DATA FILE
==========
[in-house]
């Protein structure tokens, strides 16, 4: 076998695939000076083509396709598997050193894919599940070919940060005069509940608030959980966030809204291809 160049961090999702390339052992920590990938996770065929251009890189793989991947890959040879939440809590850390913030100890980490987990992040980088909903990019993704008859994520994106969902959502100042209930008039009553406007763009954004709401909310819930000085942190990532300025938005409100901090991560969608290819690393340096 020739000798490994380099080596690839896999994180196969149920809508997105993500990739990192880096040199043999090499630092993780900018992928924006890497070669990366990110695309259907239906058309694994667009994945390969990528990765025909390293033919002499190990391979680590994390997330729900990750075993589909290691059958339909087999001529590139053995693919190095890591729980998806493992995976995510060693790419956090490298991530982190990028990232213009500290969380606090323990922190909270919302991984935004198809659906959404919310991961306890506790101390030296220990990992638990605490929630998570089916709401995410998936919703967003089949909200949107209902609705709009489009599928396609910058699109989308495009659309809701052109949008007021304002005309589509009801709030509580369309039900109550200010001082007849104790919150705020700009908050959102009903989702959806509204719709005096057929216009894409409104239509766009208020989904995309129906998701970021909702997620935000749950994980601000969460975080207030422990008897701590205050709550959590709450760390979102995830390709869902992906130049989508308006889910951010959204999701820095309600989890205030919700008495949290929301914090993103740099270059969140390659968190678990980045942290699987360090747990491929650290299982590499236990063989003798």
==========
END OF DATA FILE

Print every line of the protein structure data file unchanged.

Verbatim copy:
[in-house]
């Protein structure tokens, strides 16, 4: 076998695939000076083509396709598997050193894919599940070919940060005069509940608030959980966030809204291809 160049961090999702390339052992920590990938996770065929251009890189793989991947890959040879939440809590850390913030100890980490987990992040980088909903990019993704008859994520994106969902959502100042209930008039009553406007763009954004709401909310819930000085942190990532300025938005409100901090991560969608290819690393340096 020739000798490994380099080596690839896999994180196969149920809508997105993500990739990192880096040199043999090499630092993780900018992928924006890497070669990366990110695309259907239906058309694994667009994945390969990528990765025909390293033919002499190990391979680590994390997330729900990750075993589909290691059958339909087999001529590139053995693919190095890591729980998806493992995976995510060693790419956090490298991530982190990028990232213009500290969380606090323990922190909270919302991984935004198809659906959404919310991961306890506790101390030296220990990992638990605490929630998570089916709401995410998936919703967003089949909200949107209902609705709009489009599928396609910058699109989308495009659309809701052109949008007021304002005309589509009801709030509580369309039900109550200010001082007849104790919150705020700009908050959102009903989702959806509204719709005096057929216009894409409104239509766009208020989904995309129906998701970021909702997620935000749950994980601000969460975080207030422990008897701590205050709550959590709450760390979102995830390709869902992906130049989508308006889910951010959204999701820095309600989890205030919700008495949290929301914090993103740099270059969140390659968190678990980045942290699987360090747990491929650290299982590499236990063989003798």